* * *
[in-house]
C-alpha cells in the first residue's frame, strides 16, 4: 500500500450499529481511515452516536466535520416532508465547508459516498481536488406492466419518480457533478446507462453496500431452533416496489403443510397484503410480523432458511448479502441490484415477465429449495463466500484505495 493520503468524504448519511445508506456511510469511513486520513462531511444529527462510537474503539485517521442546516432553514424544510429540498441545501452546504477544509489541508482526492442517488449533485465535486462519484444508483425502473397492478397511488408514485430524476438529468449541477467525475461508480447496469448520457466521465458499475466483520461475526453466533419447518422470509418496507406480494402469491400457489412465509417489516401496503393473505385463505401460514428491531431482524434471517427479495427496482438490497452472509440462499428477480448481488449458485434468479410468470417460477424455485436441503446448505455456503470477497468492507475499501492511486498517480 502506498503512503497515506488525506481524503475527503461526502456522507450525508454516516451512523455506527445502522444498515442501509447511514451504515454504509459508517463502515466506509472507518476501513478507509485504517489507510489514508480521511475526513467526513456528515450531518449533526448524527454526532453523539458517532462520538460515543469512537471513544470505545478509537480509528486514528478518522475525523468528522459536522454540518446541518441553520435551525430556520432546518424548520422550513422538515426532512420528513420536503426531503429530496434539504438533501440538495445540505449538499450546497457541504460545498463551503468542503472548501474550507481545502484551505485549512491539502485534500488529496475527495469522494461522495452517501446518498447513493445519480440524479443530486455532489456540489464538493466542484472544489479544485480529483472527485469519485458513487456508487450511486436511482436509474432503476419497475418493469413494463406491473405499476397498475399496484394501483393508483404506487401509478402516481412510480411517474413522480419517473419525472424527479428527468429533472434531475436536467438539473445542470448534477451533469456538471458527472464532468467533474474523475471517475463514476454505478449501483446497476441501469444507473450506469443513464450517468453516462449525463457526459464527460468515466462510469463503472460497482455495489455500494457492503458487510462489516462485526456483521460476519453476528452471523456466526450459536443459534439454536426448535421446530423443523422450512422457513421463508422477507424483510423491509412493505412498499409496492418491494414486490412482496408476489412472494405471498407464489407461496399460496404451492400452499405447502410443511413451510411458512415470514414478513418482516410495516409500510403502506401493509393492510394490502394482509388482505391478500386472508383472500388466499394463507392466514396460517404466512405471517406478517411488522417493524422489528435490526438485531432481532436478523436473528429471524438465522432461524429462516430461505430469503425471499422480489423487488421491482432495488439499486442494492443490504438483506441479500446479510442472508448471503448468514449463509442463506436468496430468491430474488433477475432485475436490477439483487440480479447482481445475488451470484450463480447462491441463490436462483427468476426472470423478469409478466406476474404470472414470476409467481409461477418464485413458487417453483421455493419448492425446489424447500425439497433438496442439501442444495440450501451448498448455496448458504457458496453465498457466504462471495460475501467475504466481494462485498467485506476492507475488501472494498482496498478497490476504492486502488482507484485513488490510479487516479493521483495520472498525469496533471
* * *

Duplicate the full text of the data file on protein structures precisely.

[in-house]
C-alpha cells in the first residue's frame, strides 16, 4: 500500500450499529481511515452516536466535520416532508465547508459516498481536488406492466419518480457533478446507462453496500431452533416496489403443510397484503410480523432458511448479502441490484415477465429449495463466500484505495 493520503468524504448519511445508506456511510469511513486520513462531511444529527462510537474503539485517521442546516432553514424544510429540498441545501452546504477544509489541508482526492442517488449533485465535486462519484444508483425502473397492478397511488408514485430524476438529468449541477467525475461508480447496469448520457466521465458499475466483520461475526453466533419447518422470509418496507406480494402469491400457489412465509417489516401496503393473505385463505401460514428491531431482524434471517427479495427496482438490497452472509440462499428477480448481488449458485434468479410468470417460477424455485436441503446448505455456503470477497468492507475499501492511486498517480 502506498503512503497515506488525506481524503475527503461526502456522507450525508454516516451512523455506527445502522444498515442501509447511514451504515454504509459508517463502515466506509472507518476501513478507509485504517489507510489514508480521511475526513467526513456528515450531518449533526448524527454526532453523539458517532462520538460515543469512537471513544470505545478509537480509528486514528478518522475525523468528522459536522454540518446541518441553520435551525430556520432546518424548520422550513422538515426532512420528513420536503426531503429530496434539504438533501440538495445540505449538499450546497457541504460545498463551503468542503472548501474550507481545502484551505485549512491539502485534500488529496475527495469522494461522495452517501446518498447513493445519480440524479443530486455532489456540489464538493466542484472544489479544485480529483472527485469519485458513487456508487450511486436511482436509474432503476419497475418493469413494463406491473405499476397498475399496484394501483393508483404506487401509478402516481412510480411517474413522480419517473419525472424527479428527468429533472434531475436536467438539473445542470448534477451533469456538471458527472464532468467533474474523475471517475463514476454505478449501483446497476441501469444507473450506469443513464450517468453516462449525463457526459464527460468515466462510469463503472460497482455495489455500494457492503458487510462489516462485526456483521460476519453476528452471523456466526450459536443459534439454536426448535421446530423443523422450512422457513421463508422477507424483510423491509412493505412498499409496492418491494414486490412482496408476489412472494405471498407464489407461496399460496404451492400452499405447502410443511413451510411458512415470514414478513418482516410495516409500510403502506401493509393492510394490502394482509388482505391478500386472508383472500388466499394463507392466514396460517404466512405471517406478517411488522417493524422489528435490526438485531432481532436478523436473528429471524438465522432461524429462516430461505430469503425471499422480489423487488421491482432495488439499486442494492443490504438483506441479500446479510442472508448471503448468514449463509442463506436468496430468491430474488433477475432485475436490477439483487440480479447482481445475488451470484450463480447462491441463490436462483427468476426472470423478469409478466406476474404470472414470476409467481409461477418464485413458487417453483421455493419448492425446489424447500425439497433438496442439501442444495440450501451448498448455496448458504457458496453465498457466504462471495460475501467475504466481494462485498467485506476492507475488501472494498482496498478497490476504492486502488482507484485513488490510479487516479493521483495520472498525469496533471